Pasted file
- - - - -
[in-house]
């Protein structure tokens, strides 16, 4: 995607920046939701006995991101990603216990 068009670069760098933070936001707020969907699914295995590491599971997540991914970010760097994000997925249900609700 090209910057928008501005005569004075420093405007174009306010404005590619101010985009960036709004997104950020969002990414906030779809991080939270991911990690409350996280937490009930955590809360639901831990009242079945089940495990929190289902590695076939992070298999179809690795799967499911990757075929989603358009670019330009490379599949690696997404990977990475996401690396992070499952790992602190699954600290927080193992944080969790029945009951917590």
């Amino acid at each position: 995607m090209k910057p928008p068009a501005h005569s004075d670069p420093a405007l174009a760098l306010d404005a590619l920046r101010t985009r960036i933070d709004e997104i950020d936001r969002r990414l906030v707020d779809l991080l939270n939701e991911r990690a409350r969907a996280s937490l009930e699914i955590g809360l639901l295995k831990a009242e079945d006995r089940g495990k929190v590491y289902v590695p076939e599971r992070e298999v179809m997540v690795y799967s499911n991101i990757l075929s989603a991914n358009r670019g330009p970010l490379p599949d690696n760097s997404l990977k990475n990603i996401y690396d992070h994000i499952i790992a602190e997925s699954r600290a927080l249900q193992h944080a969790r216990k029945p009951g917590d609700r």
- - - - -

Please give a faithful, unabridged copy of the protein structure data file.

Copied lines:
[in-house]
């Protein structure tokens, strides 16, 4: 995607920046939701006995991101990603216990 068009670069760098933070936001707020969907699914295995590491599971997540991914970010760097994000997925249900609700 090209910057928008501005005569004075420093405007174009306010404005590619101010985009960036709004997104950020969002990414906030779809991080939270991911990690409350996280937490009930955590809360639901831990009242079945089940495990929190289902590695076939992070298999179809690795799967499911990757075929989603358009670019330009490379599949690696997404990977990475996401690396992070499952790992602190699954600290927080193992944080969790029945009951917590």
């Amino acid at each position: 995607m090209k910057p928008p068009a501005h005569s004075d670069p420093a405007l174009a760098l306010d404005a590619l920046r101010t985009r960036i933070d709004e997104i950020d936001r969002r990414l906030v707020d779809l991080l939270n939701e991911r990690a409350r969907a996280s937490l009930e699914i955590g809360l639901l295995k831990a009242e079945d006995r089940g495990k929190v590491y289902v590695p076939e599971r992070e298999v179809m997540v690795y799967s499911n991101i990757l075929s989603a991914n358009r670019g330009p970010l490379p599949d690696n760097s997404l990977k990475n990603i996401y690396d992070h994000i499952i790992a602190e997925s699954r600290a927080l249900q193992h944080a969790r216990k029945p009951g917590d609700r």